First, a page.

The later in life you have your children, the more distance there is between your finely honed adult logic and kid logic. (Kids do have their own logic. It’s just super fucked-up.) The harder it is, then, to let go of what seem like completely reasonable expectations. Here’s what I wish I’d known before I gave birth: Once you pop out that kid, you’d be wise to write off the next five years as “anything goes,” and any trip or event as “potential shit show.” And the key to being a happy parent is to lower your expectations.
I was proud of myself that I planned a trip to Hersheypark for Jack and me. Husband had to work, so I took up the reins, getting our hotel reservations and tickets and driving us there efficiently and safely. Jack loves carnival rides, so we’d told him this would be like a huge carnival. I had visions of us frolicking through the park, hand in hand, shrieking with joy. Naturally, I would capture these moments expertly on film.
Chocolate World was already open, so after checking in at the hotel, we lined up for a tour. The experience was mixed. They were handing out chocolate chip cookies for Chocolate World’s 43rd birthday, and we munched our perfectly chewy cookies while riding through the exhibit, where Jack was entranced by the singing cows. But they also had a brass band as part of their birthday celebration, which made Jack cover his ears and whimper. He’s not big on loud noises, and the blaring brass echoed in that cavernous building. He started whining that he was tired and wanted to sleep.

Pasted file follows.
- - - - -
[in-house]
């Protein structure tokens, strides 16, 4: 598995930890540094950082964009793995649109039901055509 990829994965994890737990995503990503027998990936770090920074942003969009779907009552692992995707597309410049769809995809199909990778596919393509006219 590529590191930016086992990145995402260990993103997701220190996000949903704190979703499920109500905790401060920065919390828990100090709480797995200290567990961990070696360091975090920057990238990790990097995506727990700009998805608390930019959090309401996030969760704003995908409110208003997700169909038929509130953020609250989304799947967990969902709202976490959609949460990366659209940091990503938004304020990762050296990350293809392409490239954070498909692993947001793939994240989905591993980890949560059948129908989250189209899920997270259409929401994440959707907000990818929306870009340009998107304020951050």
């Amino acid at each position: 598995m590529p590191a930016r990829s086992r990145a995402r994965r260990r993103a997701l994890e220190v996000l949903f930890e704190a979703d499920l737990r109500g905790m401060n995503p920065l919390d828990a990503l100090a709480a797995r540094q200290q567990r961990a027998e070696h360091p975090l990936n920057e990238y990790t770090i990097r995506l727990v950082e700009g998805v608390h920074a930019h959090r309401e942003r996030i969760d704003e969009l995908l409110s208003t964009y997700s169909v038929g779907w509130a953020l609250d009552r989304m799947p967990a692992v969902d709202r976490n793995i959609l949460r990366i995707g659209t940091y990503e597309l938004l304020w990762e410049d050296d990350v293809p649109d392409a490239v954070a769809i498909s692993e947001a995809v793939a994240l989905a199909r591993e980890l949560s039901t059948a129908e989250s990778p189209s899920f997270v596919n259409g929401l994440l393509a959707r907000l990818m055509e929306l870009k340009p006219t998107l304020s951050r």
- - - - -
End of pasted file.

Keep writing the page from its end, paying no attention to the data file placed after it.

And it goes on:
It was 9:30 a.m. If he had slept in the car, we wouldn’t have had this problem, but of course, he didn’t. He was wide awake the whole time, asking when we were going to get there.
From there on out, the day was as pleasant as a hostage negotiation. I wanted to ride rides; he wanted to go to sleep. Then he wanted to go back and get that kind of candy he’d seen in that one store near the entrance. Then he was thirsty. Then he wanted to “tussle like two cats” (his words). Then he wanted to swim. That was all he wanted to do. He swims every weekend with his dad—no matter. Oh, but to swim, Mother! That is my fondest dream! (He didn’t say this, although sometimes he overuses the word “enjoy”: But I just want to enjoy swimming! But I just want to enjoy that candy!)
Anything I suggested was met with a fake whine-cry and a scamper behind my legs. Can you walk up to this sign so we can see how tall you are? Whine, scamper. Do you want to have your picture taken with this giant anthropomorphic candy bar? Whine, scamper. (Which doesn’t make sense, because he adores that damned frog Hopper at the Fun Zone.) Everywhere we went we seemed to run into the parading brass band. I wanted to punch every one of them in the face. During this time, we managed to ride three rides. Jack remained thoroughly unimpressed, and I was mentally calculating the cost of those rides. If it was $140 for the two-day tickets and we rode three rides, that came out to about $46.67 a ride. I could feel my bank account crying. Dammit, I had promised myself that I would be patient on this trip, as patient as my husband always is. I’d promised myself I wouldn’t utter things like, “Jesus Fucking Christ,” “Christ on crutches, I fucking can’t handle this,” or “I am about to lose my fucking mind.” (I said all of them.)